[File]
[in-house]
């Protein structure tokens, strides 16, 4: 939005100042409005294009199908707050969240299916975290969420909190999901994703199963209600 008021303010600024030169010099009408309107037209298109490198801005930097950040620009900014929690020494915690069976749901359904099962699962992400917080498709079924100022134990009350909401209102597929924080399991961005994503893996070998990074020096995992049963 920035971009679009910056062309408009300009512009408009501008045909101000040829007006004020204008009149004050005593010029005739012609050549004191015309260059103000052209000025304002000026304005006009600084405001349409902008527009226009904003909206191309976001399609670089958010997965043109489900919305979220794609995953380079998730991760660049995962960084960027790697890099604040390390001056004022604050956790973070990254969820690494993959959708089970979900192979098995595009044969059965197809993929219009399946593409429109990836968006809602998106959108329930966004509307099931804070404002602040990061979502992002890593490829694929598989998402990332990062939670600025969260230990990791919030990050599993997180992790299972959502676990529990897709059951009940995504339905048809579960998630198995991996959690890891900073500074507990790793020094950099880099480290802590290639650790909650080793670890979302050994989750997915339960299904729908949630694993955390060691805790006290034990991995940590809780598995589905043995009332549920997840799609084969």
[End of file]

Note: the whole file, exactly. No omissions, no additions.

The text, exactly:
[in-house]
């Protein structure tokens, strides 16, 4: 939005100042409005294009199908707050969240299916975290969420909190999901994703199963209600 008021303010600024030169010099009408309107037209298109490198801005930097950040620009900014929690020494915690069976749901359904099962699962992400917080498709079924100022134990009350909401209102597929924080399991961005994503893996070998990074020096995992049963 920035971009679009910056062309408009300009512009408009501008045909101000040829007006004020204008009149004050005593010029005739012609050549004191015309260059103000052209000025304002000026304005006009600084405001349409902008527009226009904003909206191309976001399609670089958010997965043109489900919305979220794609995953380079998730991760660049995962960084960027790697890099604040390390001056004022604050956790973070990254969820690494993959959708089970979900192979098995595009044969059965197809993929219009399946593409429109990836968006809602998106959108329930966004509307099931804070404002602040990061979502992002890593490829694929598989998402990332990062939670600025969260230990990791919030990050599993997180992790299972959502676990529990897709059951009940995504339905048809579960998630198995991996959690890891900073500074507990790793020094950099880099480290802590290639650790909650080793670890979302050994989750997915339960299904729908949630694993955390060691805790006290034990991995940590809780598995589905043995009332549920997840799609084969």